Effect of fenofibrate on uric acid and gout in type 2 diabetes: a post-hoc analysis of the randomised, controlled FIELD study

FIELD investigators

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40 Citations (Scopus)


Background: Gout is a painful disorder and is common in type 2 diabetes. Fenofibrate lowers uric acid and reduces gout attacks in small, short-term studies. Whether fenofibrate produces sustained reductions in uric acid and gout attacks is unknown. Methods: In the Fenofibrate Intervention and Event Lowering in Diabetes (FIELD) trial, participants aged 50–75 years with type 2 diabetes were randomly assigned to receive either co-micronised fenofibrate 200 mg once per day or matching placebo for a median of 5 years follow-up. We did a post-hoc analysis of recorded on-study gout attacks and plasma uric acid concentrations according to treatment allocation. The outcomes of this analysis were change in uric acid concentrations and risk of on-study gout attacks. The FIELD study is registered with ISRCTN, number ISRCTN64783481. Findings: Between Feb 23, 1998, and Nov 3, 2000, 9795 patients were randomly assigned to fenofibrate (n=4895) or placebo (n=4900) in the FIELD study. Uric acid concentrations fell by 20·2% (95% CI 19·9–20·5) during the 6-week active fenofibrate run-in period immediately pre-randomisation (a reduction of 0·06 mmol/L or 1 mg/dL) and remained −20·1% (18·5–21·7, p<0·0001) lower in patients taking fenofibrate than in those on placebo in a random subset re-measured at 1 year. With placebo allocation, there were 151 (3%) first gout events over 5 years, compared with 81 (2%) among those allocated fenofibrate (HR with treatment 0·54, 95% CI 0·41–0·70; p<0·0001). In the placebo group, the cumulative proportion of patients with first gout events was 7·7% in patients with baseline uric acid concentration higher than 0·36 mmol/L and 13·9% in those with baseline uric acid concentration higher than 0·42 mmol/L, compared with 3·4% and 5·7%, respectively, in the fenofibrate group. Risk reductions were similar among men and women and those with dyslipidaemia, on diuretics, and with elevated uric acid concentrations. For participants with elevated baseline uric acid concentrations despite taking allopurinol at study entry, there was no heterogeneity of the treatment effect of fenofibrate on gout risk. Taking account of all gout events, fenofibrate treatment halved the risk (HR 0·48, 95% CI 0·37–0·60; p<0·0001) compared with placebo. Interpretation: Fenofibrate lowered uric acid concentrations by 20%, and almost halved first on-study gout events over 5 years of treatment. Fenofibrate could be a useful adjunct for preventing gout in diabetes. Funding: None.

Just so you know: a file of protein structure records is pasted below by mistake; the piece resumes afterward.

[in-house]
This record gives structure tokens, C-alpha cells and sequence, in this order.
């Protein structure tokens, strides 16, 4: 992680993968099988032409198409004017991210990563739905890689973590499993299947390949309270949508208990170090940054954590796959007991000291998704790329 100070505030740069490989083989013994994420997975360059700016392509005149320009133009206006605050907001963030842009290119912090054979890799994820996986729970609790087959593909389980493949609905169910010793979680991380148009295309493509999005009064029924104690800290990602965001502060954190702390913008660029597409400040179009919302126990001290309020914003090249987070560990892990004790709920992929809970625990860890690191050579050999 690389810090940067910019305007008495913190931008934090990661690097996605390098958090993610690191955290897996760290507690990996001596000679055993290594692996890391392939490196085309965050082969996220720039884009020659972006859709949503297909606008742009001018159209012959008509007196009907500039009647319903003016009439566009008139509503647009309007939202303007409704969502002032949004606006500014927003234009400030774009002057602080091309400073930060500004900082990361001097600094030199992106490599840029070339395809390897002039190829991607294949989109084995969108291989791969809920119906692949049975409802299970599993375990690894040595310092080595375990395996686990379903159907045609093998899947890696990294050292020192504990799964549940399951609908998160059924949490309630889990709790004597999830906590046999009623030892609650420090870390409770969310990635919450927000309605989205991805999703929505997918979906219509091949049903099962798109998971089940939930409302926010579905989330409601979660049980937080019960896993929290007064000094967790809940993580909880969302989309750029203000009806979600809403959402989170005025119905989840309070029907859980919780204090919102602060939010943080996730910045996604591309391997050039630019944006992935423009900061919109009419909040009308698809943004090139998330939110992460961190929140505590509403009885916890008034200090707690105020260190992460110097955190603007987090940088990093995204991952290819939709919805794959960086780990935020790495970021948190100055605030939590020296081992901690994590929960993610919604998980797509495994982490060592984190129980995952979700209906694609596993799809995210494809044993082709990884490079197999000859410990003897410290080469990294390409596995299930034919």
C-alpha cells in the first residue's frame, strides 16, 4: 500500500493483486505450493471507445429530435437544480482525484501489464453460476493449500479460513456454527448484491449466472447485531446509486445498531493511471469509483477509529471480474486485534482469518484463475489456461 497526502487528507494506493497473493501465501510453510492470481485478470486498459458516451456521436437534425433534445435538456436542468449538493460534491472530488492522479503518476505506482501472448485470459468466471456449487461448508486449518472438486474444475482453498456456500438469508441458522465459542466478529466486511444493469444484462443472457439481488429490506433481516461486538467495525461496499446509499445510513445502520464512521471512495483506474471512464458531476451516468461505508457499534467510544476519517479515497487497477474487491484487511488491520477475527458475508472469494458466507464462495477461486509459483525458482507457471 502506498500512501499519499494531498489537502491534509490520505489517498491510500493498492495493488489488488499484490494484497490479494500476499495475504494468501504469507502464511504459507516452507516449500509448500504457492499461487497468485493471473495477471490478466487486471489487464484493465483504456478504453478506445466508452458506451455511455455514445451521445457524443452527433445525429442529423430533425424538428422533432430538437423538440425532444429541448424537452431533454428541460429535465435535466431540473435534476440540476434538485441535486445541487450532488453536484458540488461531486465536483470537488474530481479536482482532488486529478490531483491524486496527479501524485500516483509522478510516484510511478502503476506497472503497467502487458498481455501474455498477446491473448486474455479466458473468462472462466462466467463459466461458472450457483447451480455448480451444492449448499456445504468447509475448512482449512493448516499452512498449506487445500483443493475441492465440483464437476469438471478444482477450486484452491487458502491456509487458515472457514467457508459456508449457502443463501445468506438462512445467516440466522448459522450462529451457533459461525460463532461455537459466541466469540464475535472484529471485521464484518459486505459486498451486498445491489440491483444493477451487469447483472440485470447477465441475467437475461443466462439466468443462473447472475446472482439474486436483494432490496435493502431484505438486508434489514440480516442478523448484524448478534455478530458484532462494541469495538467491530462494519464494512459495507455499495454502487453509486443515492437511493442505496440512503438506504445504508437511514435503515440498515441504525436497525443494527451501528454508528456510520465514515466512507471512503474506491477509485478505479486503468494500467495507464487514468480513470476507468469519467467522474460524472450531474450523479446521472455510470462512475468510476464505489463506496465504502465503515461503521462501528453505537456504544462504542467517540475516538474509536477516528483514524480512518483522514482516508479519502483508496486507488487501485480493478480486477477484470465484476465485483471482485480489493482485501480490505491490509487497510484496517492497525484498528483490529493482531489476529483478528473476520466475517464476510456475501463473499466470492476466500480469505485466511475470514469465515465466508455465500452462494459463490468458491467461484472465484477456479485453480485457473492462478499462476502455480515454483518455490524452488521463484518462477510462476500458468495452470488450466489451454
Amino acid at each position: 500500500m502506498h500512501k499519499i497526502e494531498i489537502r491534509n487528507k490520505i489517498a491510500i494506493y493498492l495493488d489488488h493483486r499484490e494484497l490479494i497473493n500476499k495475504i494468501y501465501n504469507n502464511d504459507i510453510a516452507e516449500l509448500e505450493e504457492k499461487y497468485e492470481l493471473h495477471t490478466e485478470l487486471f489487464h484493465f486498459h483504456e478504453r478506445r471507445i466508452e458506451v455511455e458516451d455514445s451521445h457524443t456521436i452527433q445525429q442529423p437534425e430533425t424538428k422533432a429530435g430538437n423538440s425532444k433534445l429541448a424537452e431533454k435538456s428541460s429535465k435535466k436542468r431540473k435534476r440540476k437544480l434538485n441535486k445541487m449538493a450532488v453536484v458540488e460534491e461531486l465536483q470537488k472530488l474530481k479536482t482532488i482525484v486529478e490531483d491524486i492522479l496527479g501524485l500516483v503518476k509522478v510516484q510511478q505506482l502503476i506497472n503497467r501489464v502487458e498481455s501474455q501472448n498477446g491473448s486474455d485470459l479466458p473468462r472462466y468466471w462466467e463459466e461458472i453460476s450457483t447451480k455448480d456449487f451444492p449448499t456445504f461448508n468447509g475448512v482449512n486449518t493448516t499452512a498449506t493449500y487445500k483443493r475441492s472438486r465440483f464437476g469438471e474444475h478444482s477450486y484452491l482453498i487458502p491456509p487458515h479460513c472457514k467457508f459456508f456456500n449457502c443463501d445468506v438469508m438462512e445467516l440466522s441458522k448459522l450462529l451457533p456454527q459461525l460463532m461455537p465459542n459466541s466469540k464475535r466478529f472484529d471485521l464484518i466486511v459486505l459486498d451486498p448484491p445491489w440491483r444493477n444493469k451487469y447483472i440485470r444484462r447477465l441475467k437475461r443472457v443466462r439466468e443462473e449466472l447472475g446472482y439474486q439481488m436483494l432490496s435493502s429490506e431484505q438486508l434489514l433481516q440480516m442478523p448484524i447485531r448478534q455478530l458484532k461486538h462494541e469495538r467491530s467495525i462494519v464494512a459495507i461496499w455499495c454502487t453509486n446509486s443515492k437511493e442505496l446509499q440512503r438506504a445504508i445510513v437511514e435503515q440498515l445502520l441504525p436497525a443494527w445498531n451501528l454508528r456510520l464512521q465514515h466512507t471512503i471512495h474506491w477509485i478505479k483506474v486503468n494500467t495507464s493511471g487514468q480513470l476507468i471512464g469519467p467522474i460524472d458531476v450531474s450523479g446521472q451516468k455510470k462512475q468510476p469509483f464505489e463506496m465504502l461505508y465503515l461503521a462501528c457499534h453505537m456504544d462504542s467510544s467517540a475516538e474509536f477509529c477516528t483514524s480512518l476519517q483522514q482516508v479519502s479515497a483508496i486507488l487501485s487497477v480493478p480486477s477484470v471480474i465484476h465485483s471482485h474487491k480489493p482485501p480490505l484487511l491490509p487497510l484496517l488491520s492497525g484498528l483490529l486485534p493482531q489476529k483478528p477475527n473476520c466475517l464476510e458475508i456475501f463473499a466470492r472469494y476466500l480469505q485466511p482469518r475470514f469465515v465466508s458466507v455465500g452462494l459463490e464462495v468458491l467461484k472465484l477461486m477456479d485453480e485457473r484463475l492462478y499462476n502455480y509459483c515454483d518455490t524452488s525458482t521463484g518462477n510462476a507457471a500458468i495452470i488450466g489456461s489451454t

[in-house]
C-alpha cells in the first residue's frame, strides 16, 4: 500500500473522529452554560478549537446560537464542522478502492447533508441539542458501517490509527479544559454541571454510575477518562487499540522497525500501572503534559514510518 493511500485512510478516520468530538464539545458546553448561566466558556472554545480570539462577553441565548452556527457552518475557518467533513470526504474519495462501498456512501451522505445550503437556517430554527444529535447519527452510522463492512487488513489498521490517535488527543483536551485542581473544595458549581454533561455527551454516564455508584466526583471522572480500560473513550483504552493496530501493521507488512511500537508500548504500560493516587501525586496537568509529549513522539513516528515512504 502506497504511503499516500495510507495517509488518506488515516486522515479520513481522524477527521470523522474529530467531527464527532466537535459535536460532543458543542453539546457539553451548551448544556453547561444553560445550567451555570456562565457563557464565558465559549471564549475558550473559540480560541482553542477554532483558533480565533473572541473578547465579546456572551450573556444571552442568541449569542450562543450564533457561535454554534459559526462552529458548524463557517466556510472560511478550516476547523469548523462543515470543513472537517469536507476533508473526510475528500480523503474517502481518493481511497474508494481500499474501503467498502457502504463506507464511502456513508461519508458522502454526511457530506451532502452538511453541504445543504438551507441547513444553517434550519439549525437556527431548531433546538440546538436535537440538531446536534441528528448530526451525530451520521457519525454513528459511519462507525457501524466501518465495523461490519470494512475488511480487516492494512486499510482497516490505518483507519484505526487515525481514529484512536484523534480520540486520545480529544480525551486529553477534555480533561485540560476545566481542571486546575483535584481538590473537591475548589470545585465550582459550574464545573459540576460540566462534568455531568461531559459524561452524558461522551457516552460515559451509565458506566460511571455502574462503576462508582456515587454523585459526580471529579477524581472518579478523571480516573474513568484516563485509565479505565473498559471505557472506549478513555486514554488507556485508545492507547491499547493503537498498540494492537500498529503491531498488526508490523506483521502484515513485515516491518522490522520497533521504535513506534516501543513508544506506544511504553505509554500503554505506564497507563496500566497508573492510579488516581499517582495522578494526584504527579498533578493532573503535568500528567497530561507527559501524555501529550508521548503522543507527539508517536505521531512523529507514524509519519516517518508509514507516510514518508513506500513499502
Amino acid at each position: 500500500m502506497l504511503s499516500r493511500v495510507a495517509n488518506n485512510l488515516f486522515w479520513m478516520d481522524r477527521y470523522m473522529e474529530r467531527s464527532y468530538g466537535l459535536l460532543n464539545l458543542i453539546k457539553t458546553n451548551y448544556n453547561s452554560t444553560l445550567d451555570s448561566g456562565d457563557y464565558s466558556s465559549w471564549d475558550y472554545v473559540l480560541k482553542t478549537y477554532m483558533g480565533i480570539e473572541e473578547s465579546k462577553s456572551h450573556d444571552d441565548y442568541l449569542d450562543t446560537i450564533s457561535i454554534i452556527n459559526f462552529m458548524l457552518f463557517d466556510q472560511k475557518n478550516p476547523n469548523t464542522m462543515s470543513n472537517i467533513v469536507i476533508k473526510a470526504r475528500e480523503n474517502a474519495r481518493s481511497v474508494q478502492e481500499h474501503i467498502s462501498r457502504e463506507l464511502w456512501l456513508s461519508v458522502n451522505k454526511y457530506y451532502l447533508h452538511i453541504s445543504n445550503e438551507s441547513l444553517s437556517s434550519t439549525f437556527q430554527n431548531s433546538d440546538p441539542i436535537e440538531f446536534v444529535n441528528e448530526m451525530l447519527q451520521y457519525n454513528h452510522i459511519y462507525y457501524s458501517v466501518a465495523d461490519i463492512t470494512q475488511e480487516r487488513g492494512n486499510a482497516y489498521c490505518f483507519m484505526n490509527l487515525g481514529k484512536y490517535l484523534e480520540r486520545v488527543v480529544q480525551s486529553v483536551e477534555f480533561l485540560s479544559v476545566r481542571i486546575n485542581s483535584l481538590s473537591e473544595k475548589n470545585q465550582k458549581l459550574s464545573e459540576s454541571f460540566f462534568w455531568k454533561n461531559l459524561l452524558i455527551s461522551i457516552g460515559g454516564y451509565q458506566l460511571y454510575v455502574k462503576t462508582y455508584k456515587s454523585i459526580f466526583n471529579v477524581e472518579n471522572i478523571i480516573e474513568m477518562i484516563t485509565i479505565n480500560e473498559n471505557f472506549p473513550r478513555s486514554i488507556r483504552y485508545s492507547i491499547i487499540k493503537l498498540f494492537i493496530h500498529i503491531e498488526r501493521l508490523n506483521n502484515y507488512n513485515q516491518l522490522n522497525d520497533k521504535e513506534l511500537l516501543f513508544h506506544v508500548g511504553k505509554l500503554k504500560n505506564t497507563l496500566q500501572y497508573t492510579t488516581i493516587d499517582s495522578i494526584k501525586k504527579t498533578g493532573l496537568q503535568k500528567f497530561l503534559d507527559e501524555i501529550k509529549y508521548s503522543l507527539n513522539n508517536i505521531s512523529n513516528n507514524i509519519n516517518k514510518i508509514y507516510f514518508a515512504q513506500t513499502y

Original languageEnglish
Pages (from-to)310-318
Number of pages9
JournalThe Lancet Diabetes and Endocrinology
Issue number4
Publication statusPublished - 1 Apr 2018


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